Edward William Charles Noel – political officer and spy
Born on this day in 1886, Edward William Charles Noel remains one of the lesser known British political officers and spies who served in the Middle East during the First World War. In his book, On Secret Service East of Constantinople, Peter Hopkirk likens Noel to Ludovic ‘Sandy’ Arbuthnot, friend of Richard Hannay in John Buchan’s novels.
Noel began his career as a subaltern in the Indian Army and later served as British Vice-Consul at Ahwaz, in Persia. During the First World War he took part in various secret missions, one of which involved assisting the Russian Tsarist General Peter Polovstov and his wife (who were disguised as a United States missionary and his wife) in their escape from Russia.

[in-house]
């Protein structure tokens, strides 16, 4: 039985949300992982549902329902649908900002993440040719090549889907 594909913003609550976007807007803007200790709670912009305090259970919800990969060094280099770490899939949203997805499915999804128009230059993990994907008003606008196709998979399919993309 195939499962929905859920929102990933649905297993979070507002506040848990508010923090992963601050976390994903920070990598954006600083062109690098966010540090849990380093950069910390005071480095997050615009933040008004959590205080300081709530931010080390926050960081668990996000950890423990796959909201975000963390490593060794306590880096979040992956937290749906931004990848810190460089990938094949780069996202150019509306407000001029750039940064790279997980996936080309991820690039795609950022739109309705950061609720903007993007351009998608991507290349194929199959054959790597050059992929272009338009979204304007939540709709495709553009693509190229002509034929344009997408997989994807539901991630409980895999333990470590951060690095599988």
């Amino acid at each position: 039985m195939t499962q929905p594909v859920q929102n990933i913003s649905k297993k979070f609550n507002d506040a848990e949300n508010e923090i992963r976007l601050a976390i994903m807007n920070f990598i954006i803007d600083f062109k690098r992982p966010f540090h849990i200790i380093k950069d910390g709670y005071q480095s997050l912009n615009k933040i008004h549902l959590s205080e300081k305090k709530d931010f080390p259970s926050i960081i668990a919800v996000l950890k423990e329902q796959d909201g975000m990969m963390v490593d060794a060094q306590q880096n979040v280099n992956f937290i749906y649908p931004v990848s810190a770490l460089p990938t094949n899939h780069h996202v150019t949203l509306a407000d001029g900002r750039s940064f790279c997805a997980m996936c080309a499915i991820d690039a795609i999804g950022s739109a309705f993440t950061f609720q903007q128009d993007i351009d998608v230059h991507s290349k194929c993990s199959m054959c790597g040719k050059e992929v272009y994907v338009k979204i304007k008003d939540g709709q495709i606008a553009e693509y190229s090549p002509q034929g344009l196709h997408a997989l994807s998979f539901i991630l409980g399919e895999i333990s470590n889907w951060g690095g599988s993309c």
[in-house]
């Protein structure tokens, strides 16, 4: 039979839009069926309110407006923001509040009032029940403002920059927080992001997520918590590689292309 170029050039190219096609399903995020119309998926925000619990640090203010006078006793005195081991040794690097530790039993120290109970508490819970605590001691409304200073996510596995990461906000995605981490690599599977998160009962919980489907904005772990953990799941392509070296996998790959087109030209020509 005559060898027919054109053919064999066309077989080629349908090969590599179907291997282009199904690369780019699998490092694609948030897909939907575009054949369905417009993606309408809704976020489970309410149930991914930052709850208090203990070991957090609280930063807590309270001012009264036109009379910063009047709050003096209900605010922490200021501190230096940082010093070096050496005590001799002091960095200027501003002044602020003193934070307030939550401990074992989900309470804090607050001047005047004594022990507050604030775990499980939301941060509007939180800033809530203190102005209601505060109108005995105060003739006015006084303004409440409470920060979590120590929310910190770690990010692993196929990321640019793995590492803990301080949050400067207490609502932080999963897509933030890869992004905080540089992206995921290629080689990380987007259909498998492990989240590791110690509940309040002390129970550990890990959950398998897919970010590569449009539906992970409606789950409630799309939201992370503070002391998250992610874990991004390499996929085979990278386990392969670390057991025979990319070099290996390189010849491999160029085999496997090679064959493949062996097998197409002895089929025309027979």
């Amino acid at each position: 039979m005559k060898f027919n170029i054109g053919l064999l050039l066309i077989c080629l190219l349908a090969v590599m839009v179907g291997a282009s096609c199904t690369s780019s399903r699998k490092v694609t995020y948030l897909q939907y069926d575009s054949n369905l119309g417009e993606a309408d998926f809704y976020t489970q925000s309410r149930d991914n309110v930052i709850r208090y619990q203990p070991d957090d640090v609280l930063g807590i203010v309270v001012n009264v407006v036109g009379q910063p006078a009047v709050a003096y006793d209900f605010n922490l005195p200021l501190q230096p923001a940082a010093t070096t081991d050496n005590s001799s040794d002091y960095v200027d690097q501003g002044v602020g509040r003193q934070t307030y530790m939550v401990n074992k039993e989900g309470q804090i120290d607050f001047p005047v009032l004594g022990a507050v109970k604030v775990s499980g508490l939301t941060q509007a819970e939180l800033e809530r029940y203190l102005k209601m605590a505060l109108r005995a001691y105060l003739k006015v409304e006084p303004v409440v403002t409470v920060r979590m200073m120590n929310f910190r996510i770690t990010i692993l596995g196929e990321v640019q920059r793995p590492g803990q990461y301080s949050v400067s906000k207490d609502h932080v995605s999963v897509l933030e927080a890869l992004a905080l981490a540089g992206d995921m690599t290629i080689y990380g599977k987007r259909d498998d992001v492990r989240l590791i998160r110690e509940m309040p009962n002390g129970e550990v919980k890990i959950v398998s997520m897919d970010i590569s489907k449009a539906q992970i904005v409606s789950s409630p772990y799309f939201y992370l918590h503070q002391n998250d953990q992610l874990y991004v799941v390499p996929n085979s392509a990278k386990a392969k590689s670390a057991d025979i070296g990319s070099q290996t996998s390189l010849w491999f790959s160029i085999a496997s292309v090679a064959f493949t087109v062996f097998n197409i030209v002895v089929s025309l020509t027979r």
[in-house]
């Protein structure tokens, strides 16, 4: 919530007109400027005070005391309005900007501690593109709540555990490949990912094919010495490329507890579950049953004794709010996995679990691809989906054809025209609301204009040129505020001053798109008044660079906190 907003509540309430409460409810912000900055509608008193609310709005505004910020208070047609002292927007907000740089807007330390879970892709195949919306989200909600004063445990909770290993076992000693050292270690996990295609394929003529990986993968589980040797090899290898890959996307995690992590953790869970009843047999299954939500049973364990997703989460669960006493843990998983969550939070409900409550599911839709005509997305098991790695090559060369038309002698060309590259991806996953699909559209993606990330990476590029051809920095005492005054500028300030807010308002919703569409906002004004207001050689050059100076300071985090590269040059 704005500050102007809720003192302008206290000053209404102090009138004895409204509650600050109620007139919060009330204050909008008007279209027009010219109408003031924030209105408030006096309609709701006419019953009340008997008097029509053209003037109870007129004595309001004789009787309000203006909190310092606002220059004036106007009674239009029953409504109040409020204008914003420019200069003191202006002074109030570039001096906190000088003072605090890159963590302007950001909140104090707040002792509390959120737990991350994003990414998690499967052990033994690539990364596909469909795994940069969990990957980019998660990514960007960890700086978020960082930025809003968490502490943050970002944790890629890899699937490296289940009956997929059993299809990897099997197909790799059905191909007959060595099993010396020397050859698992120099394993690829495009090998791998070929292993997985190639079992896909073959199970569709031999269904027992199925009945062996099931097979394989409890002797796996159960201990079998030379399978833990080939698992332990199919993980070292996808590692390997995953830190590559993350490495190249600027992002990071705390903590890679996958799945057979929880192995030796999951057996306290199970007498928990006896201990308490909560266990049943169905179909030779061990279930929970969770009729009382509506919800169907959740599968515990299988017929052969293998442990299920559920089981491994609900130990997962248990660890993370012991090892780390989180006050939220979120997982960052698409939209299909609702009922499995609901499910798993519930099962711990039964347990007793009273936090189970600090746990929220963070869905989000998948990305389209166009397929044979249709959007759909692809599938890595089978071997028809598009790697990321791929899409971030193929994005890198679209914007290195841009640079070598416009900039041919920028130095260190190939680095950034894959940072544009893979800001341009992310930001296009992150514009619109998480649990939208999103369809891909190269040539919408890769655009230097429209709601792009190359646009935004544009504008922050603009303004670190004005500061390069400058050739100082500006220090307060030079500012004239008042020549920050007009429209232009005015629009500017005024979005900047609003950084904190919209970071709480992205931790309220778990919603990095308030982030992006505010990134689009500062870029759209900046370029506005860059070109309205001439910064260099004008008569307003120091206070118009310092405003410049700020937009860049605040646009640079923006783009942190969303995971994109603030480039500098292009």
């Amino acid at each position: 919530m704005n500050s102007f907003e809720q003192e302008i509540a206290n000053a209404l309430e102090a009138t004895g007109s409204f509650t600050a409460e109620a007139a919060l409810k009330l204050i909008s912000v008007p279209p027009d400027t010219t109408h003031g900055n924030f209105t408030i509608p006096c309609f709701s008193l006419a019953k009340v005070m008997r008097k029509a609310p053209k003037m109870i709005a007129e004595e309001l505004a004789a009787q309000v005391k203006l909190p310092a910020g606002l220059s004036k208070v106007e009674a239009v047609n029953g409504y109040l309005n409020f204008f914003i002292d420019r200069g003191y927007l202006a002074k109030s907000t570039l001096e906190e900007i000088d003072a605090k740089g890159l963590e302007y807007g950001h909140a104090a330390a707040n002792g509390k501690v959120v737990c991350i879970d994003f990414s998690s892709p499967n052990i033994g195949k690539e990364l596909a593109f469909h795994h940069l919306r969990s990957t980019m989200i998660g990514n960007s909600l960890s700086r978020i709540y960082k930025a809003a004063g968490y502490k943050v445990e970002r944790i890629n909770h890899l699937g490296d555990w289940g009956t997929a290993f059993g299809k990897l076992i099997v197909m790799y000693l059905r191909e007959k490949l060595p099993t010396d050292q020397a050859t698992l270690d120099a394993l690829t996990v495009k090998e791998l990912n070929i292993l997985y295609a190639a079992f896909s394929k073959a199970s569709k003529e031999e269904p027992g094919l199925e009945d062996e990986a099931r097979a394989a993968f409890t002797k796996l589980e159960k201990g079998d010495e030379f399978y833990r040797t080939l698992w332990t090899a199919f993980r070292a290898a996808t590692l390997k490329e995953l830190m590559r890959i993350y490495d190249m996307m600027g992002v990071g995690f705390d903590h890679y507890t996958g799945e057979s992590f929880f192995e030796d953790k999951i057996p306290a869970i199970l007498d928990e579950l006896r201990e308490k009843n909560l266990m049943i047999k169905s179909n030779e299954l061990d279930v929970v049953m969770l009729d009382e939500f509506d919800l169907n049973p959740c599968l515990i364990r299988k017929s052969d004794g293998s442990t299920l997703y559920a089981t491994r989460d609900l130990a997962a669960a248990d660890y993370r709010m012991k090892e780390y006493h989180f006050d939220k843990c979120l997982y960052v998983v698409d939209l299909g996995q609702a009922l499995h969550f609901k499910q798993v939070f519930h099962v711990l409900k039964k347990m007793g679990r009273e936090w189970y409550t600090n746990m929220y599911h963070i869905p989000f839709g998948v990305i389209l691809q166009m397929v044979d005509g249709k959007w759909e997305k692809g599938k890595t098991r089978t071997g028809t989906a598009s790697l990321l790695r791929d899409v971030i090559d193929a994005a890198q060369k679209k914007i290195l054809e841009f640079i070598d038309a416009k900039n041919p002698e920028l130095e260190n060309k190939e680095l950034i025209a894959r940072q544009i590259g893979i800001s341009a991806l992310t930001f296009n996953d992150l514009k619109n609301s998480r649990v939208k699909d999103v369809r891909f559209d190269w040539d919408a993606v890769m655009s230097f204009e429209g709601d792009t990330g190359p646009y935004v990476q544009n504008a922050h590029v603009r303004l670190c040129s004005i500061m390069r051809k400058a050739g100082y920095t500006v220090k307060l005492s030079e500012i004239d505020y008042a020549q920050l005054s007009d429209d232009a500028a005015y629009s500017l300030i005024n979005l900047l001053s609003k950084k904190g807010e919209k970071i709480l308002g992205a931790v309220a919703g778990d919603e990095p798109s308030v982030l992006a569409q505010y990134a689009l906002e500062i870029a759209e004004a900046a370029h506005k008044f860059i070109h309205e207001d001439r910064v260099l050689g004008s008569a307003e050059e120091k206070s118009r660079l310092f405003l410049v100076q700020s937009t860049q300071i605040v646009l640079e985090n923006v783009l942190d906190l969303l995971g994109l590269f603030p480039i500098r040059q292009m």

As Hopkirk states, Noel remained throughout his life an elusive character. The British Library holds copies of a published official diary by Noel, which documents his activities on special duty in Kurdistan during 1919, but Noel kept no private diaries and despite living well into old age never felt compelled to write his memoirs.
However, there are various stories about Noel’s early career in the Indian Army. For instance, he may well have been the first (or at least one of the first) to cycle all the way from England to India, in 1909, and again in 1910.
Content Specialist, Archivist, British Library/Qatar Foundation Partnership
Peter Hopkirk, On Secret Service East of Constantinople: The Plot to Bring Down the British Empire (Oxford, 1995)
Edward William Charles Noel, Diary of Major E.M. Noel, C.I.E., D.S.O., On Special Duty in Kurdistan from June 14th to September 21st 1919 (Basra, 1920).
Documents from the India Office Records about Noel's service are listed in Explore Archives and Manuscripts